by David McKay Wilson ’76

Todd McGovern '97

For much of his life, Todd McGovern ’97 defied the odds. At the Taft School skeptics proclaimed him too small to play collegiate Division III sports. But on Mayflower Hill he played baseball and ice hockey with fierce spirit and, say his teammates, a huge heart. He captained both teams, leading men’s ice hockey to an ECAC championship as a senior.

His baseball teammates recall one tough afternoon at Coombs Field when the Mules were losing badly and couldn’t hit the opposing pitcher. McGovern, a centerfielder and right-handed batter, stepped up to the plate to hit lefty. He found his pitch and, to his teammates’ astonishment, whacked the ball over the fence for a home run.

“That was Todd in a nutshell,” said teammate Jerrod DeShaw ’97, now an investment executive in Burlington, Vt. “You would expect that from him. He was a phenomenal athlete; you’d call him scrappy, with a crazy competitive streak. There wasn’t much Todd couldn’t do.”

Including proving the experts wrong when he was diagnosed with terminal cancer and told he had just months to live. McGovern defied the odds, living more than eight years. During that time he remained positive, ran 10K’s and marathons, and refused to waste the time he had left. McGovern even established a lasting philanthropic legacy, the Seas It Foundation, which provides grants to cancer patients.

But if he surprised no one with his gutsy approach to cancer, the sudden onset of his illness was a shock to all who knew him.

“I figure I have about sixty really bad days a year. That leaves three hundred and five good days, and it’s what you do with those good days that makes your life.”
—Todd McGovern ’97

In 2004, just turned 30, McGovern seemed at the top of his game. That year he married Amanda Constanzo, whom he’d known since prep school. They were deeply in love. McGovern’s charisma—and knack for closing the deal—had brought him success in the field of executive recruitment. He and Amanda dreamed of raising a family together.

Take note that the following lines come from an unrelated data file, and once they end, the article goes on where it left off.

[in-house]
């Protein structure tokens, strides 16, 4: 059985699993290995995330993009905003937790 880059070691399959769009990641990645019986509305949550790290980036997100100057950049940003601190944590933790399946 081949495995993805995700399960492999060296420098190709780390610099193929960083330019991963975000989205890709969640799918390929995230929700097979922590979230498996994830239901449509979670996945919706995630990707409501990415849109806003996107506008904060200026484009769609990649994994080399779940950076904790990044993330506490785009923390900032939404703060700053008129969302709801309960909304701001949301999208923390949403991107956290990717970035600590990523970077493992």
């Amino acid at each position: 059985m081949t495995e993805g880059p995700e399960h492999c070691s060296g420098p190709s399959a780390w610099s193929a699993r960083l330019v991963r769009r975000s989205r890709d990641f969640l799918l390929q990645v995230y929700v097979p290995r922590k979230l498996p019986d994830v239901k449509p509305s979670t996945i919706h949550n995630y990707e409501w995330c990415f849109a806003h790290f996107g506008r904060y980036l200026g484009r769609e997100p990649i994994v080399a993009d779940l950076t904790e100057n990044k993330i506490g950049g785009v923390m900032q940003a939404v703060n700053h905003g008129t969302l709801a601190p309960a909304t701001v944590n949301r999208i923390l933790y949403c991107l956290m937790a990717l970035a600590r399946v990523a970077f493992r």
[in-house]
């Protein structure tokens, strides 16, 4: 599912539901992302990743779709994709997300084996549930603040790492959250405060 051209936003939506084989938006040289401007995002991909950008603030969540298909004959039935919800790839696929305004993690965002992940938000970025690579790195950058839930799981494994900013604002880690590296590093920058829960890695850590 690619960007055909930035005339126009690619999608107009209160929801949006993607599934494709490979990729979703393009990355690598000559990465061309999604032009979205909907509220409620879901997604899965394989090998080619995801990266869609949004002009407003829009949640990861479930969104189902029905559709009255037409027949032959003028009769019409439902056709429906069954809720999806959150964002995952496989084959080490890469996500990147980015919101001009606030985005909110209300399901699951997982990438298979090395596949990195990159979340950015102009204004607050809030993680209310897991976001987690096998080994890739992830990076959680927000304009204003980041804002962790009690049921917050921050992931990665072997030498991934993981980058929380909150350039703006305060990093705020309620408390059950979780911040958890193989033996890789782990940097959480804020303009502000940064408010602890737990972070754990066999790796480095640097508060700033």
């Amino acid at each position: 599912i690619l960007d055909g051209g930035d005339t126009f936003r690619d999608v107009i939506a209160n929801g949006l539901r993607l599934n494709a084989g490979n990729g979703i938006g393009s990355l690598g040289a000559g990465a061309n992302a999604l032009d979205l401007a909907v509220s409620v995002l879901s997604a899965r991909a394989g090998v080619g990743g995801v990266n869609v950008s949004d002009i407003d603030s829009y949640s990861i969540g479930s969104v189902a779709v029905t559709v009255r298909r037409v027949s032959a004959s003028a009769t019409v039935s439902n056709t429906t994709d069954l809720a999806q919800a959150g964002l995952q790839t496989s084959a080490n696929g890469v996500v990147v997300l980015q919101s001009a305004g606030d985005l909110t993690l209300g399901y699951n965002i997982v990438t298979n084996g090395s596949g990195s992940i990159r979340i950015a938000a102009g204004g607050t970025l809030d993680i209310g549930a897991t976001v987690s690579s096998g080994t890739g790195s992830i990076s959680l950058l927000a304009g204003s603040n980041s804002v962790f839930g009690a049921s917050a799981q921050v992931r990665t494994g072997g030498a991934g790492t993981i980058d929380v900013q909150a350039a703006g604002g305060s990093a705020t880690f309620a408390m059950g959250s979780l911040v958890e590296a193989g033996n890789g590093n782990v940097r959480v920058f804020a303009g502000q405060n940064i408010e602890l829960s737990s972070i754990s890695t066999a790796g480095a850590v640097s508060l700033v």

Then, just six weeks after returning from a Caribbean honeymoon, McGovern decided to go to the doctor about a nagging abdominal pain. The diagnosis: stage IV colorectal cancer. The disease had invaded a second organ and was spreading so fast that an oncologist told McGovern that he would die within six months.

McGovern, known as “Gov” to teammates, responded with the same grit that sent him into the corners at the Alfond Rink against much brawnier opponents. He was still fighting eight years later on a foggy morning in May 2012, when he and his wife, pregnant with twin boys, drank tea at their seaside home in Allenhurst, N.J.

“I got angry I had an expiration date,” said McGovern, as he steeled himself for what would be his 136th chemotherapy treatment later that week, part of a regimen to keep the tumors at bay.

The McGovernsWilliam Todd and Andrew Todd
Todd and Amanda McGovern during a “remission trip” to Italy in 2007, three years after he was diagnosed with terminal colon cancer. Their sons—William Todd and Andrew Todd—were born in 2012.

McGovern’s fight against colorectal cancer inspired those close to him, including a cadre of Colby friends who kept in touch throughout the epic struggle. He also inspired scores of cancer survivors through the Seas It foundation, which he founded with his wife in 2005. Seas It has provided grants of $400 to more than 50 patients and their caretakers.

The foundation’s name is meant to conjure up the comfort McGovern drew from the nearby Atlantic Ocean during his illness, as well as his determination to live his life to the fullest, despite his dispiriting prognosis and energy-sapping treatments. He knew his days were short. He approached his life accordingly. Physical activity was central to McGovern’s pre-cancer life, and it played a major role in his life with cancer. In 2008, in between chemotherapy treatments, he ran a rainy New Jersey marathon in four hours.

“I figure I have about sixty really bad days a year,” he said. “That leaves three hundred and five good days, and it’s what you do with those good days that makes your life.”

Seas It grants support for recreational pursuits, which McGovern said helped him as he focused on recovery with a positive attitude, despite four surgeries and scores of regimens of chemotherapy and radiation. DeShaw rallied friends and Colby alumni to raise $52,000 for Seas It through sponsorships when they ran the Vermont City Marathon in Burlington in 2009, 2010, and 2011. Some competed in teams, with McGovern completing a six-mile leg in 2009 and 2010. His real payoff, he said, came later.

“There’s nothing more rewarding than telling someone we’ve given them a grant,” said McGovern. “You’d think we’d given them a million dollars.  … Having cancer can be the loneliest experience, ever. I like to deliver the good news. For too many people with cancer, all they hear about are statistics of death.”